‘One of the reasons tend to be the cost and unavailability of donors, and other reasons include success rates,’ she said. ‘South Africa is leading by 65%, followed by Spain, Cyprus and the US at 61%. You can see, the US is falling off the charts because it is quite expensive to have a donation there. So even though patients would like to go to a country that has very good regulations and egg donation is quite safe, the cost is also a major deciding factor.’

New technology

The forum also heard how new technology has the potential to drive market growth. 

 ‘By 2030/2040, the world will have evolved rapidly to take into account the power of digital artificial intelligence (AI), genomic science, epigenetic and human reproductive evolutions,’ Louisa Ghevaert, managing director of Louisa Ghevaert Associates, told the audience. 

 According to Ghevaert, this will require a paradigm shift in our thinking, leadership and practice, and will involve greater deployment of genomic science and medicine in the fertility sector.  

 ‘Once more people take time to understand this technology and realise its economic benefits, we will see new trends resulting in fewer natural conceptions and more genetically planned parenthood,’ she said.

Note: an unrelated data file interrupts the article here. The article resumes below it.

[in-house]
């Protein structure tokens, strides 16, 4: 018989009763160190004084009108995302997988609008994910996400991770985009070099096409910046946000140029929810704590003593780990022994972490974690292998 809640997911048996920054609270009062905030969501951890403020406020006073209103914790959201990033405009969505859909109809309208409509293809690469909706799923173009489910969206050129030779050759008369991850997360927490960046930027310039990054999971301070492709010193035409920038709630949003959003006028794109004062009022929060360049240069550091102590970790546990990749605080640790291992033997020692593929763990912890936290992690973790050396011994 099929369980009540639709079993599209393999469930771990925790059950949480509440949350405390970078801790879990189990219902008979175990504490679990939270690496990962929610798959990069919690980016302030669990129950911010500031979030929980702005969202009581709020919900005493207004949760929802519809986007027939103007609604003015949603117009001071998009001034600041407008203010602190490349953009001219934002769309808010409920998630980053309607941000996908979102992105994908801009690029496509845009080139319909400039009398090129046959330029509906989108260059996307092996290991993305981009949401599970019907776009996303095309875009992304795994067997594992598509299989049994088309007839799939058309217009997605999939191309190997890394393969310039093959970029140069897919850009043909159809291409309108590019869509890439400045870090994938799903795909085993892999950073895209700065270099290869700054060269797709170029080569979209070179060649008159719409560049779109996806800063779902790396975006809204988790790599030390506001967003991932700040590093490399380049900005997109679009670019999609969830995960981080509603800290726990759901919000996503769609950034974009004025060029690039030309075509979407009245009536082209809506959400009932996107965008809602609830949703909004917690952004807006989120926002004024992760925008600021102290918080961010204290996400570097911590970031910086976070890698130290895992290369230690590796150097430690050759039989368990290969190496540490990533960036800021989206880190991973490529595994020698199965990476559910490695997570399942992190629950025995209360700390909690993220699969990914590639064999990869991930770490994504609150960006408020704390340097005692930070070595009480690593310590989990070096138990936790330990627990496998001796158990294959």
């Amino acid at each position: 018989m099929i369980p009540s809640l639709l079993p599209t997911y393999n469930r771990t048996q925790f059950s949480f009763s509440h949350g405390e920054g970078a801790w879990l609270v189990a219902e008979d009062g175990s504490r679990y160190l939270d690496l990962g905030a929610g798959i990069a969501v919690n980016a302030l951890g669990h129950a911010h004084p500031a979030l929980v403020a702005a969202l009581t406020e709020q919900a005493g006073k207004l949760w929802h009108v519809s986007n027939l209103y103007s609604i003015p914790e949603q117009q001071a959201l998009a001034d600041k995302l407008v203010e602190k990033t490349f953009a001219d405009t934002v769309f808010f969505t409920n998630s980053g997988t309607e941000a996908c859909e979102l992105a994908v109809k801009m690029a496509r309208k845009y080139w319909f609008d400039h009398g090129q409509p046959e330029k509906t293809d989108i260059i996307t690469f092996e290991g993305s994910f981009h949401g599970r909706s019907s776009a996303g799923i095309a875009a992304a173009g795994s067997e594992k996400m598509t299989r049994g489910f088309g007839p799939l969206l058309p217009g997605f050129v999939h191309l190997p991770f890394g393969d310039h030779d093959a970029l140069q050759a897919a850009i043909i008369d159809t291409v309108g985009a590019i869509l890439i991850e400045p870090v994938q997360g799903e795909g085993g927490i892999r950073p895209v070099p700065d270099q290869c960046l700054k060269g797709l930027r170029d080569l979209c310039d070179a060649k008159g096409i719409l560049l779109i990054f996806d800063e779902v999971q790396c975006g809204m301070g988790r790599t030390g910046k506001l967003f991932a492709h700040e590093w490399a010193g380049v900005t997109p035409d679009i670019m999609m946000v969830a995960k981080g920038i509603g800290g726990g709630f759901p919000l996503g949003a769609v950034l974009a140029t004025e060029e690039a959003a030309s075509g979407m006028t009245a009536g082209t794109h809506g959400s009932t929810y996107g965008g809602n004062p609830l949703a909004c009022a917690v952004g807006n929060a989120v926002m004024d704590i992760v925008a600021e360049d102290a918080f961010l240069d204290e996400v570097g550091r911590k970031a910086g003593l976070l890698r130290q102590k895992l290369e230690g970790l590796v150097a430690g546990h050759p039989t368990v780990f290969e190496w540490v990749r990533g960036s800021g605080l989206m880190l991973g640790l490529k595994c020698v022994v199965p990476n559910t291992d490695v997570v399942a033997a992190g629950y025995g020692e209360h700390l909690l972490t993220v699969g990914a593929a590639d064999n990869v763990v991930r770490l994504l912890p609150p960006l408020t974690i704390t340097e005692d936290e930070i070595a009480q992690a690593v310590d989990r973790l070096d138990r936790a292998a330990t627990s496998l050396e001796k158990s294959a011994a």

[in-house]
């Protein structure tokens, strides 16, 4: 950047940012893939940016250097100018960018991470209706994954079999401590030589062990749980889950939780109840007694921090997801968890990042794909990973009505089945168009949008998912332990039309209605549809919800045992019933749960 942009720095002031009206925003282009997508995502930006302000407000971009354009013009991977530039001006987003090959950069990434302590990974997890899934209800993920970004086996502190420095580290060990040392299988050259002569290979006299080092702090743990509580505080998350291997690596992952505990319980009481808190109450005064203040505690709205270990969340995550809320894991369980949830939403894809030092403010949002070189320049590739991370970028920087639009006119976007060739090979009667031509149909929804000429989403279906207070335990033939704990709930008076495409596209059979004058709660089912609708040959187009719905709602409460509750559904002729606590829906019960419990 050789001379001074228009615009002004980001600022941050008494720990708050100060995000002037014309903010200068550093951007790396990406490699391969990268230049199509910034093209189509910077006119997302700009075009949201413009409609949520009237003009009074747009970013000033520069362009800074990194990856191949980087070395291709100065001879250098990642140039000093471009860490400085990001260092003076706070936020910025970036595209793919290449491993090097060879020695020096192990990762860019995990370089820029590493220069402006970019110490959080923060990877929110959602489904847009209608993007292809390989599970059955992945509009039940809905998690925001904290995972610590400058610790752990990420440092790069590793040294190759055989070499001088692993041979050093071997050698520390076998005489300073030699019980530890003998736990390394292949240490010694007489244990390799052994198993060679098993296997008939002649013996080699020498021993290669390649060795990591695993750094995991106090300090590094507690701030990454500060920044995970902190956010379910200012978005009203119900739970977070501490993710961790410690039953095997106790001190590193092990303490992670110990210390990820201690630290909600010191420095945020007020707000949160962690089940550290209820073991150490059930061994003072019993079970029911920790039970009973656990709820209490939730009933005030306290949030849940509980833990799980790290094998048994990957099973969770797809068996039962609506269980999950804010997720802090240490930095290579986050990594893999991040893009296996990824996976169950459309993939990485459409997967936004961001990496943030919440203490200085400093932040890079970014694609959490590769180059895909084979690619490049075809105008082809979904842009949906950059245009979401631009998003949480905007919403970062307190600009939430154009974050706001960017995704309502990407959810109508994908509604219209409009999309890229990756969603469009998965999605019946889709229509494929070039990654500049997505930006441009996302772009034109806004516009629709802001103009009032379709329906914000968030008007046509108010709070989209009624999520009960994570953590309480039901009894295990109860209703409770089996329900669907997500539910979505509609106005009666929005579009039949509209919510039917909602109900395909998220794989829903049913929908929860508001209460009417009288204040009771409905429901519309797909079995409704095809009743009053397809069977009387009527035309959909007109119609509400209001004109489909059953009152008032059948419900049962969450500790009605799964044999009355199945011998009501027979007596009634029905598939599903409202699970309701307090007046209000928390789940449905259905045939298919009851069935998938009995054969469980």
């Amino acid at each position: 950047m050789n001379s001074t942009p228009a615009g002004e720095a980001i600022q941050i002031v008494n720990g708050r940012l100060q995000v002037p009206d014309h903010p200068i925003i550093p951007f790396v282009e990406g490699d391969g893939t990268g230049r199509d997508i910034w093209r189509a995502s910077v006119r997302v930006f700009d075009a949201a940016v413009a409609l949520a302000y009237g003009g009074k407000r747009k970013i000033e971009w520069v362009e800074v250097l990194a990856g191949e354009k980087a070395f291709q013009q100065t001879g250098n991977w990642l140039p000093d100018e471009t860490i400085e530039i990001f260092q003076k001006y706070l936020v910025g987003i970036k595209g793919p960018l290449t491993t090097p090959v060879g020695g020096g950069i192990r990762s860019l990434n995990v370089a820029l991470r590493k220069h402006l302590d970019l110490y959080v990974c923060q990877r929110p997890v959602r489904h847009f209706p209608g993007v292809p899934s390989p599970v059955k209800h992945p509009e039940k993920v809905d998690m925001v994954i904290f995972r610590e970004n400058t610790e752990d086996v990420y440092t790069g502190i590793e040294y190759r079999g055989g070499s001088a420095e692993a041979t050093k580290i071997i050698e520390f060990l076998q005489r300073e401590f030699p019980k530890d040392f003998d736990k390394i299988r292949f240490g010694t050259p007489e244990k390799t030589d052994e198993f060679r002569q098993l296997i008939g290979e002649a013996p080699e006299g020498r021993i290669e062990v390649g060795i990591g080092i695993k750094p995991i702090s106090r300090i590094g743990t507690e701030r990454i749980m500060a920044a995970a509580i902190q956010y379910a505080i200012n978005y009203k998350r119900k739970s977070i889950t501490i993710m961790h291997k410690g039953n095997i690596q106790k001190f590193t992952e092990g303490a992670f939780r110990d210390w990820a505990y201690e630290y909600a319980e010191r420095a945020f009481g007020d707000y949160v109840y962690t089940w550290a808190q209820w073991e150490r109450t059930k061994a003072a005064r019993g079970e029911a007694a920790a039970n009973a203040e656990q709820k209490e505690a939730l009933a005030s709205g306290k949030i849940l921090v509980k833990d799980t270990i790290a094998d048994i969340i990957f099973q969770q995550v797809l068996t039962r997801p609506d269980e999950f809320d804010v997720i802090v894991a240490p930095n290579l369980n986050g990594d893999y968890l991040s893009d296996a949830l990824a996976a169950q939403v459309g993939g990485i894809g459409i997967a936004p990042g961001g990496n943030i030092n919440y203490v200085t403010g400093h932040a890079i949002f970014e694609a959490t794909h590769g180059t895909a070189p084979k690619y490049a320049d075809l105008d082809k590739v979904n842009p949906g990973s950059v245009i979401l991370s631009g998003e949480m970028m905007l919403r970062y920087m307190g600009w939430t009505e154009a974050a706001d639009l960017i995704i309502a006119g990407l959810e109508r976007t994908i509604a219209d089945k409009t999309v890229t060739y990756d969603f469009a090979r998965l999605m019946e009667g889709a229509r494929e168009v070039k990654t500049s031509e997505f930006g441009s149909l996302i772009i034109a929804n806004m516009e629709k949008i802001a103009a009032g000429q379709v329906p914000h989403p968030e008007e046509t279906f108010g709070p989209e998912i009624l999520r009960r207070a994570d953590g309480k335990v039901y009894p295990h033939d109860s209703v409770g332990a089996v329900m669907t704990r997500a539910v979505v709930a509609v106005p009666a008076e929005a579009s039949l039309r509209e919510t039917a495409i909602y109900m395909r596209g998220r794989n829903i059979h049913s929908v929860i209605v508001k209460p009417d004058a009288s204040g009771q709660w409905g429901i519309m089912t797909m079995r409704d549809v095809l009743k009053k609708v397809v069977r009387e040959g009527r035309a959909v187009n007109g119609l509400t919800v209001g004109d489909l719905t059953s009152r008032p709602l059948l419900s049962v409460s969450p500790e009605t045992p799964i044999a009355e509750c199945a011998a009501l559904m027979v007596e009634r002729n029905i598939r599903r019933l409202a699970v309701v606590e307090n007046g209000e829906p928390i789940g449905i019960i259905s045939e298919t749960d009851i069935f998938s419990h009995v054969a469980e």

However, she added the technological revolution will bring about new responsibilities, which will require ‘new laws, policies and safeguards at national and international levels’.

Over time, said Ghevaert, the technology could also help to address fundamental societal issues such as ageing populations, later life conceptions and declining fertility levels. But how this tech is used and regulated will require sensible and effective public debate and informed decision making.  

 ‘Law policy and practice must take account of the potent and rapidly evolving digital AI and genomic sectors and the impact this is going to have on reproductive revolutions,’ Ghevaert said.

 ‘This is going to require centralised law policy and regulation at state level, and I would suggest we would benefit from a new ministry and minister for fertility and genomics in the UK. We’re going to need nationally integrated genomic and fertility policy as genomic science combined with digital and AI tech increasingly permeate and influence all aspects of life.’ 

Investing in IVF 

Chairing a panel session entitled, How, where and when to invest – buy or sell?, LaingBuisson CEO Henry Elphick said in the past, IVF had not featured in private equity (PE) portfolios since it tended to be concentrated in small, single practices. 

 However, IVF has entered the top ten sub sectors in healthcare, with five IVF portfolio assets in the UK alone. As alluded to earlier, the NHS could be a key driver in this private sector growth.  

 ‘It’s still a relatively fragmented market, but what’s interesting is how many of them are owned by PE (Fertility Partnership, Care Fertility, BMI). PE clearly view this as a sector worth investing in,’ said Elphick.